Almost a third of the £5 million fines generated from fixed-point speeding cameras in Scotland were raked in from motorists in Fife, Tayside and the Central belt.
Although the year-on-year total has decreased, £1.3 million in speeding fines were handed over in automatic fines from speeders caught breaking the law in the area – the highest in Scotland.
Figures released under Freedom of Information legislation shows the amount of money generated from speed cameras in Scotland has increased incrementally over the last three years, rising from £4.6 million in 2014-15 to £5.09 million in 2016-17.
The Scottish Conservative’s transport spokesperson, North East MSP Liam Kerr, said people were becoming suspicious speed cameras were turning into “cash-cows”.
He said: “Motorists completely accept speed cameras have a place on Scotland’s roads to ensure safe driving.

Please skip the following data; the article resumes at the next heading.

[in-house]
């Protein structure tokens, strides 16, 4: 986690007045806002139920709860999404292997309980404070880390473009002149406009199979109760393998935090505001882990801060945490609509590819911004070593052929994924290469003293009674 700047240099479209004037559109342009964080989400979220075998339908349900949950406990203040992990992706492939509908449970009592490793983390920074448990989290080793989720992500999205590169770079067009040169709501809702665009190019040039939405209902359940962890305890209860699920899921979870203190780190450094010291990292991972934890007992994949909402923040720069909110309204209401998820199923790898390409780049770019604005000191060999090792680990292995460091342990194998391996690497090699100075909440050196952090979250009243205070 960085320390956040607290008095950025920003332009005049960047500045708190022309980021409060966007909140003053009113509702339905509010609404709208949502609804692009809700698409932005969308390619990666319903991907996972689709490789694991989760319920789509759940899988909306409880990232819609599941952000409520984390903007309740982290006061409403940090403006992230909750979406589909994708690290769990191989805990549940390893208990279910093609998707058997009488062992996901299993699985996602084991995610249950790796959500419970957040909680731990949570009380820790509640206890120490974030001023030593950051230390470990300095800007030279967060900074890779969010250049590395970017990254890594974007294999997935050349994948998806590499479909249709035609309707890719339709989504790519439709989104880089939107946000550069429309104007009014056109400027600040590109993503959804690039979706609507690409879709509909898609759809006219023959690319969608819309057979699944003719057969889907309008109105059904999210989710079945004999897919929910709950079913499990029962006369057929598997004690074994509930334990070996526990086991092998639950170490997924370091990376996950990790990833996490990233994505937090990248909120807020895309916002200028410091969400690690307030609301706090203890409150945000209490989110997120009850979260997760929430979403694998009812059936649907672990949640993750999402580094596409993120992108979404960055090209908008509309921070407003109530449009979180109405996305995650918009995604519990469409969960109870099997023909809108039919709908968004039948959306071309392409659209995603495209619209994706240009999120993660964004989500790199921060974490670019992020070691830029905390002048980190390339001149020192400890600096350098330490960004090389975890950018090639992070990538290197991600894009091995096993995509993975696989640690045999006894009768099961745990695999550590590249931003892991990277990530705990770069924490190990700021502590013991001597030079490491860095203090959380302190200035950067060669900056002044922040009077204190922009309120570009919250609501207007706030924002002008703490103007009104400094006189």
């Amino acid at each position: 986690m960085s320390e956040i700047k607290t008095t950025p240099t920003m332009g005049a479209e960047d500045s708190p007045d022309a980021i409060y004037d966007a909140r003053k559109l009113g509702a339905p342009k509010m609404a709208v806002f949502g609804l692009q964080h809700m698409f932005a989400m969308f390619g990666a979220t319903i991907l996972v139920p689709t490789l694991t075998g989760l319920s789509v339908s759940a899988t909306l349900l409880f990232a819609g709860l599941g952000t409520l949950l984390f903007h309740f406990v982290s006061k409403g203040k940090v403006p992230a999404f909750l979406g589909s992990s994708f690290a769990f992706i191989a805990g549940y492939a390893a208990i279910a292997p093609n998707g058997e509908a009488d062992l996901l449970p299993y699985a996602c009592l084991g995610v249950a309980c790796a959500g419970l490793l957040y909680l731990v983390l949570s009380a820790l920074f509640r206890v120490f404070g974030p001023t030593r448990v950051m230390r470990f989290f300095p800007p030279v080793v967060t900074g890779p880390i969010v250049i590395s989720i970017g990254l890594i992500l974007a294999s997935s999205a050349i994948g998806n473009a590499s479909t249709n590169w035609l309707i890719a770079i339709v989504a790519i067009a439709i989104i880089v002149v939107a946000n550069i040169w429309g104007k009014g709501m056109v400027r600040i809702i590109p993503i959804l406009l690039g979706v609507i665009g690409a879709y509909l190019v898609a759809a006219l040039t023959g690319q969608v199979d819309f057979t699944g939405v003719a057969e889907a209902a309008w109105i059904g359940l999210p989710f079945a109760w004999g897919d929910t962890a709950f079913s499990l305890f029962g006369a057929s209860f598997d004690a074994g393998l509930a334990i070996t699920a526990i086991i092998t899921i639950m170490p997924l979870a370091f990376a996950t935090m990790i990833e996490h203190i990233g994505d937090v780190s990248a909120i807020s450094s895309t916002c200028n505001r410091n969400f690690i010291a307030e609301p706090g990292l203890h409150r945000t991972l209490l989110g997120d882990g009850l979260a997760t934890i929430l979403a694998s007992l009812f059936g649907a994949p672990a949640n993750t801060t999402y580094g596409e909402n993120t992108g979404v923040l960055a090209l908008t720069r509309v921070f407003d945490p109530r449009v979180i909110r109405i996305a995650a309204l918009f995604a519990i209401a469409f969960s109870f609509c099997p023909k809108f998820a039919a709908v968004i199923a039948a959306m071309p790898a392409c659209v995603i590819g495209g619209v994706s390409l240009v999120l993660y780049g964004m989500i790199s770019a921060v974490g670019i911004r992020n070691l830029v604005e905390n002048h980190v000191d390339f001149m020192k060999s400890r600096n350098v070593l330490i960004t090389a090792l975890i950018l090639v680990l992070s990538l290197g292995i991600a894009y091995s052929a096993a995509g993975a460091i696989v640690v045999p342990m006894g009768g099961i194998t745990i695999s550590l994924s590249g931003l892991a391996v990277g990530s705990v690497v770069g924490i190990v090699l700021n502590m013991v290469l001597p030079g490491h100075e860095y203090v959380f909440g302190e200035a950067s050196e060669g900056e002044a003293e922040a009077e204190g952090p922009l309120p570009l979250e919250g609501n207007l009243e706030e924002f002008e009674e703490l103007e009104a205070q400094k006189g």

“But there is a widespread suspicion that these are set up not to reduce speed, but to generate money from those edging over the various speed limits they police.
“The fact that an ever-increasing amount of money is being generated from motorists for whom driving is becoming ever more expensive, will only reinforce this view that they are first and foremost simply being used as revenue-generators.
“Speed cameras should be situated where their presence has a demonstrable positive impact on road safety and accident prevention.
“Too many seem to be placed in areas such as the first clear straight on an A-road, ensuring that those carrying out an appropriate, safety conscious, overtaking manoeuvre but exceeding the speed limit are caught out.”
A Transport Scotland spokesperson said: “Road safety is a priority for this Government. Safety cameras are there to make our roads safer and are deployed where they have the greatest potential to reduce collisions – where there is evidence of collisions resulting in injuries and speeding.
“We strongly encourage road users to obey all road signage, including speed restrictions, at all times. Revenues collected from safety camera fines are returned to the Treasury.”